“There are people in this world so hungry, that God cannot appear to them except in the form of bread.” She points to a quote written on a piece of paper by Mahatmas Gandhi inside my binder. Without looking up, she said, “I tear up every time I see this.” I stare at her long slender fingers. Her age is clear by looking at the leathery wrinkles on her hands and arms. Her face is long and slender: her cheekbones protruding below her ears cause the only imperfection. Yet, something about her voice cradles gentleness. She’s sitting in a chair, arms and legs crossed, patiently waiting for my reply. Looking up and realizing this, I quickly explain, “Oh, right. My father printed it out for me to remind me how fortunate I am.” I wondered if that was a good answer. Was it? She quickly throws me a crooked smile and quietly agrees, “That you are, Yutaka.”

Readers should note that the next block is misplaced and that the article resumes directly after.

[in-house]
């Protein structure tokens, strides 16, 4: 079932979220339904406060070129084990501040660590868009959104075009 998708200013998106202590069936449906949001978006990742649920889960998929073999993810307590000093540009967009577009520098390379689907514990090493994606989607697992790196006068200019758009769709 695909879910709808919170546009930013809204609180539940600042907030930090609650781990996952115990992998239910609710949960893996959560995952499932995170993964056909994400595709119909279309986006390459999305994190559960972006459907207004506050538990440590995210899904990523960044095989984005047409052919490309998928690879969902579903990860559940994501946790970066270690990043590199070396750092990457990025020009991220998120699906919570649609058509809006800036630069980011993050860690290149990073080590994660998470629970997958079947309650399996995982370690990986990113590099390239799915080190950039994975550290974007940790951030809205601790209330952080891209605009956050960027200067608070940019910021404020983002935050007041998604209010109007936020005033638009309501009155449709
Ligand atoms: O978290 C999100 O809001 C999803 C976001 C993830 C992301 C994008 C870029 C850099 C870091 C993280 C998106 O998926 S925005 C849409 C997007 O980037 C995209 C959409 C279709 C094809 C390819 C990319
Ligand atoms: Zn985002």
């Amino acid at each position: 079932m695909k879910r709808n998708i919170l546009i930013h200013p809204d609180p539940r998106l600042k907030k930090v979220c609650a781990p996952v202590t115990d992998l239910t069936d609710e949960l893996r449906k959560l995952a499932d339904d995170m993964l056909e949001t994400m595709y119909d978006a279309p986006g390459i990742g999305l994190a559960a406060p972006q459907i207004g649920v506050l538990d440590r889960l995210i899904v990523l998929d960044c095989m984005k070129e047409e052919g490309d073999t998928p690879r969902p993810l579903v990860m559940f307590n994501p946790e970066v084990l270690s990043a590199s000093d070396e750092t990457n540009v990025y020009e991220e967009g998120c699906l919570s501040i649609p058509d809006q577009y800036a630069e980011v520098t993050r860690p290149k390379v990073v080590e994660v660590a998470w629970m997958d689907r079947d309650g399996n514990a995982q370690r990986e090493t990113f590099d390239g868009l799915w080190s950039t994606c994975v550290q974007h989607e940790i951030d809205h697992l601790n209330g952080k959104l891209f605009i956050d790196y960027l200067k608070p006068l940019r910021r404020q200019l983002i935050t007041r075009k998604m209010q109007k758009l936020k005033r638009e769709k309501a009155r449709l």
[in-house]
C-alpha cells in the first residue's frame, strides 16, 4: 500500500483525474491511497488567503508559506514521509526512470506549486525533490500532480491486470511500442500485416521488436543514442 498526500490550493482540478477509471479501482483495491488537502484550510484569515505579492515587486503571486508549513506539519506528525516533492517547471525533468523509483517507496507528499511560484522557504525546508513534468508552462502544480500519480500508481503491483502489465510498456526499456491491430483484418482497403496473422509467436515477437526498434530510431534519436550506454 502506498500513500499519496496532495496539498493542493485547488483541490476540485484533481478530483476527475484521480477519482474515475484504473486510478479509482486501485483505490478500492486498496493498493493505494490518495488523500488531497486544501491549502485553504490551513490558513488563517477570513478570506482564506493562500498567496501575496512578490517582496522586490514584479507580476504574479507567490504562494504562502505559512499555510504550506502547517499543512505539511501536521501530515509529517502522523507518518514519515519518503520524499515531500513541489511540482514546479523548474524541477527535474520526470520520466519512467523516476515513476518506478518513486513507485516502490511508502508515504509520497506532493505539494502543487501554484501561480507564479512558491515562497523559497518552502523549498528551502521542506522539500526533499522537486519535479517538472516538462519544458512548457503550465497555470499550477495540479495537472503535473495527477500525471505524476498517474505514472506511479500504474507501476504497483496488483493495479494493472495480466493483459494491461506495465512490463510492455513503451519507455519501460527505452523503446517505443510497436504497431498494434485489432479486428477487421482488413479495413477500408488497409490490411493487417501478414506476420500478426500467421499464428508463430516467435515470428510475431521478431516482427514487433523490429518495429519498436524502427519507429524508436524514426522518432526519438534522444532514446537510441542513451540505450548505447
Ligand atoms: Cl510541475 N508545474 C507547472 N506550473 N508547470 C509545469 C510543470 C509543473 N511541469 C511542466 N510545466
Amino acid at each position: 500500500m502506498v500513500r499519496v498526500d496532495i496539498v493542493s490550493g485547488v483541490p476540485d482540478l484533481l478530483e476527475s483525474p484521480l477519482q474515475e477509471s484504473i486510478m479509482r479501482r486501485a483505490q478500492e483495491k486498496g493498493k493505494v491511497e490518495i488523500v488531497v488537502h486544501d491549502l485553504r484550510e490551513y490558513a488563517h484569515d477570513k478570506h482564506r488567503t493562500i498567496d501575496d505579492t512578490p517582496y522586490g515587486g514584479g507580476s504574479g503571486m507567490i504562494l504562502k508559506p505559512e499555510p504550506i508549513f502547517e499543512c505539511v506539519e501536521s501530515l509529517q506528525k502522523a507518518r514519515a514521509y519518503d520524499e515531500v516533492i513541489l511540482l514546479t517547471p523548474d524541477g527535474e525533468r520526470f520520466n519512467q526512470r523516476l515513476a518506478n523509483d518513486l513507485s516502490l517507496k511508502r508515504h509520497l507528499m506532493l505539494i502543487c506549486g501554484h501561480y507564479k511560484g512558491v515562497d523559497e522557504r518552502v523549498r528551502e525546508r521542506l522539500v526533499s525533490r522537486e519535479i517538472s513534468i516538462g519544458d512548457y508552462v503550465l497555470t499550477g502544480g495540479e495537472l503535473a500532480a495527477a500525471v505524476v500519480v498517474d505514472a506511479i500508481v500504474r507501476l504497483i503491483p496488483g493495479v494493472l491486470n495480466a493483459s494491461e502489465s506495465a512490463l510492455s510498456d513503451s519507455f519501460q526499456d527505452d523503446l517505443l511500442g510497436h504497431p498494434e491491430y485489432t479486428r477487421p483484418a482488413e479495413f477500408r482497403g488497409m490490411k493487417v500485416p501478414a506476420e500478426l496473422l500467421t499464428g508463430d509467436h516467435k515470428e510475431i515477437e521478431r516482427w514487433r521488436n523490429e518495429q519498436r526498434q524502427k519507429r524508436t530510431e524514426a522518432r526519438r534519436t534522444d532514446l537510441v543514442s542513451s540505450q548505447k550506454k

Ruth Kendrick currently is the founder and president of a non-profit organization: The World Children’s Fund. Hundreds of dedicated citizens like Ruth, living in countries all over the world such as Switzerland and Germany organize funds to send humanitarian aid to the poverty stricken areas around the world. These countries include Africa, Philippines, Vietnam, Cuba, and North Korea. As soon as she finished explaining the role her company takes to combat poverty in Developing Countries, I thought, “Great way to portray yourself as a hero!” However, as I would realize later, she is an incredible woman who has dedicated her entire life to helping those less fortunate than her.